Re: Stuff and Nonsense Unleashed
« Reply #2355 on: Oct 5th, 2017, 08:41am »
Thank you Z
Good morning lovely UFOCasebookers,
In Search of the Truth Behind Canada's Most Infamous UFO Sighting
Hillary Windsor Oct 5 2017, 12:45am
It’s been 50 years since one of the most well-documented UFO incidents in Canadian history.
The first time I heard about the Shag Harbour UFO incident was about six years ago when a Celtic guitarist with long white hair and a glass eyeball was telling me about it at a house party in Halifax.
As he regaled the fateful day back in 1967 that plagued a sleepy fishing village in rural Nova Scotia with a mystery still unsolved, I became more and more entranced (it didn't help that, at the time, Ancient Aliens was my televised bible).
My interest grew and my research furthered as the years went on, and I found out there was an annual festival held at the location of the incident, and that 2017 would mark its 50th anniversary.
Having never been to Shag Harbour before, I figured it was as good an excuse as any to make my inaugural pilgrimage to the village that was going to celebrate the half-century milestone since an inexplicable flying object fell out of the sky and into the ocean on October 4, 1967. So, I hopped in my car and drove 300 kilometres southwest from Halifax, hoping the truth would be out there.
Driving into Shag Harbour is not unlike driving into many of the Maritimes' rural fishing towns—its seaside main road peppered with old wooden boats, old wooden docks, and old wooden homes, all of which are slowly decaying in the salt air. It is quiet, quaint, and completely beautiful, albeit a little tragic to anyone coming from away.
As I continued to drive, I began to notice nondescript signs nailed to telephone poles and churches advertising things like "Lobster Supper," "Baked Bean Supper," "Wednesday Night Kitchen Party," and "UFO Crash Site." You know—normal, fishing village stuff. When I arrived in town, it was the second day of the annual UFO festival, and despite the placidity of the sea and the aged state of everything, the air was electric.
I went straight to the day's main event—a witness panel at the local community centre, which was decorated with streamers, balloons, and dozens of old white people. The woman at the registration desk was knitting. She set it aside for a moment and wrote "PRESS PASS" on a small square piece of paper and handed it to me, smiling. I walked into the stucco-ceiling'd, cement-floored room—where I can only imagine every single wedding reception, cribbage tournament, and Knights of Columbus meeting has taken place for the past 60 years—glanced over the UFO memorabilia merch table at the back, and made myself comfortable for what would be a two-hour witness testimonial session.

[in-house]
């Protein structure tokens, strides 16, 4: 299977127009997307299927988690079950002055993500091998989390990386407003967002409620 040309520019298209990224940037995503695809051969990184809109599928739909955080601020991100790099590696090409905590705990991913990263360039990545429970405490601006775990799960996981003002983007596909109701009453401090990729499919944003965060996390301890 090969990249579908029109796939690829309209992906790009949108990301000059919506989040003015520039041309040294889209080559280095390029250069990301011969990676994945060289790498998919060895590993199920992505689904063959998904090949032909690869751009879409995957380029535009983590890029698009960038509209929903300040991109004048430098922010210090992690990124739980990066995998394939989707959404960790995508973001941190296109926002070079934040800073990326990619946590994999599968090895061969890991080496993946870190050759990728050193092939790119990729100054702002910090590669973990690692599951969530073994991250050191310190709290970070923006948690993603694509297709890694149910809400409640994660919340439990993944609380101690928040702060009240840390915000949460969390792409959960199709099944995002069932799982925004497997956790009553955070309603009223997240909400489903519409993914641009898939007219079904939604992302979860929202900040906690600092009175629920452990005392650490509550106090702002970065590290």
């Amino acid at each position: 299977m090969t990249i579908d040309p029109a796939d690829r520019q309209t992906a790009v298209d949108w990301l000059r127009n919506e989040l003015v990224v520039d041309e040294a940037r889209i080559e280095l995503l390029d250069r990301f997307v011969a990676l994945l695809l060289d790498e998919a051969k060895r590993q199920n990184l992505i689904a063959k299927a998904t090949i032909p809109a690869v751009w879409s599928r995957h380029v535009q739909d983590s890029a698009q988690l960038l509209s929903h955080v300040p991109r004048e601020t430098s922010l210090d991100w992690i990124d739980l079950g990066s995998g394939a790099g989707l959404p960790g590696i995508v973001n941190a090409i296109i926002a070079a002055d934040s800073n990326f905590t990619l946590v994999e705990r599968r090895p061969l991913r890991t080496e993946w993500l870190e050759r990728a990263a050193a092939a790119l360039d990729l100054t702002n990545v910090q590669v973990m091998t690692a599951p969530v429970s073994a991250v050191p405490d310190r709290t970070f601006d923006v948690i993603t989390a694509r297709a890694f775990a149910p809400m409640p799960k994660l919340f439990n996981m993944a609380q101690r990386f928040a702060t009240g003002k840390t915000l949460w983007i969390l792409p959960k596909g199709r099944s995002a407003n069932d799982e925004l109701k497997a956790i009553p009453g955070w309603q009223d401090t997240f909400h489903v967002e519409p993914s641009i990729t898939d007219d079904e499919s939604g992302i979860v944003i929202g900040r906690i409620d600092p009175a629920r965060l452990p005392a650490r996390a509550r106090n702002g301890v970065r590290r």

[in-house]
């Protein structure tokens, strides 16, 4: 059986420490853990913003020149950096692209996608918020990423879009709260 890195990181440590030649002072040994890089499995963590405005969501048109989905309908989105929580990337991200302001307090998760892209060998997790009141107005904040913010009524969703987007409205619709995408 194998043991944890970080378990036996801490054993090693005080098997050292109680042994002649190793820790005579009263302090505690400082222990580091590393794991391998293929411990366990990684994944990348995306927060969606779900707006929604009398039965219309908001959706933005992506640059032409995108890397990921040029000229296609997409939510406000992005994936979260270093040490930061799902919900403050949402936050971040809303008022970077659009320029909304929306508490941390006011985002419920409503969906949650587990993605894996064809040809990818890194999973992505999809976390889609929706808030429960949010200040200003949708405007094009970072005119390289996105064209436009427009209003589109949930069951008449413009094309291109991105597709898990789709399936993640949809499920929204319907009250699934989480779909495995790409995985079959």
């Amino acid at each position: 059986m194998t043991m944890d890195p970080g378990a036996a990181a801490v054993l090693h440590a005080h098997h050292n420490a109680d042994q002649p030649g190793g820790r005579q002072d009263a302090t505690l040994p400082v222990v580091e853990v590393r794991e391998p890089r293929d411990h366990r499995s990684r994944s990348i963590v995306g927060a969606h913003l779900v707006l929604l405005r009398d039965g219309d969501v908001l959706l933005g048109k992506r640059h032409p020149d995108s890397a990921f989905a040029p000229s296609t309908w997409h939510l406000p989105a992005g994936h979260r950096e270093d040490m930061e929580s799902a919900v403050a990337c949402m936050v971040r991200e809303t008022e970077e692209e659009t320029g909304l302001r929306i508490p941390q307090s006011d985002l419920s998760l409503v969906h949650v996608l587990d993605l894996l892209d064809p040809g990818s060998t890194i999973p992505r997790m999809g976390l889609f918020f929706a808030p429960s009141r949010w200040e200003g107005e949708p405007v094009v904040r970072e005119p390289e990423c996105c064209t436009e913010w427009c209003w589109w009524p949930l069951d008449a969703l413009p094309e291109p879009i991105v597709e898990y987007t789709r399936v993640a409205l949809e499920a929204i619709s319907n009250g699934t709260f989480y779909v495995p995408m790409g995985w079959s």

The panel featured first-hand accounts from several people involved in the infamous incident —including eyewitness testimonies from Shag Harbour locals, as well as one from a commercial pilot who was flying a plane at the time of the incident.
As the story goes, on the night of October 4, 1967, a handful of local residents saw a low-flying, brightly-lit object head towards Shag Harbour before it quickly crashed into the sea, where it sank before anyone could get to it. It was first reported to the RCMP as a plane crash by Laurie Wickens—who would become one of the event's key witnesses.
"We went right to the phone booth and called the RCMP and reported a plane crash, and he didn't believe me [at first] so I hung up," Wickens, now 67, testified to a crowd of keen onlookers. "But he had gotten the number for the phone booth, so as I made my way back to my car, the phone booth rang, and he wanted to know where [the crash] was, and we told him to meet us. So as we were going back there to meet him, we could see the light drifting in the water, and then me and [my friend] watched the light until it went out."
Ralph Loewinger was a co-piloting a cargo plane from New York to London that same night, and saw the event unfold from a different perspective.
Re: Stuff and Nonsense Unleashed
« Reply #2357 on: Oct 5th, 2017, 6:03pm »
Alaska Dispatch News
Have you seen something in the sky you can’t explain? This Alaska UFO researcher wants to hear about it.
Author: Laurel Andrews
NORTH POLE — A few years ago, Adyson Wright was told a story she couldn't believe.
A family member said he'd seen a UFO when he was about 12 years old, driving home one night with his aunt, uncle and brothers.
"As they were driving he sees three metallic saucers in the sky, following their car. His aunt was scared and apparently she floored it," said Wright, sitting in the study at her North Pole home on a recent fall afternoon.
"She gunned it home, crashed through the gate — a newly built gate at their fence, which bugged his parents apparently — and even ran inside and grabbed a shotgun and shot at them," Wright said. "And they zipped away, and that was it."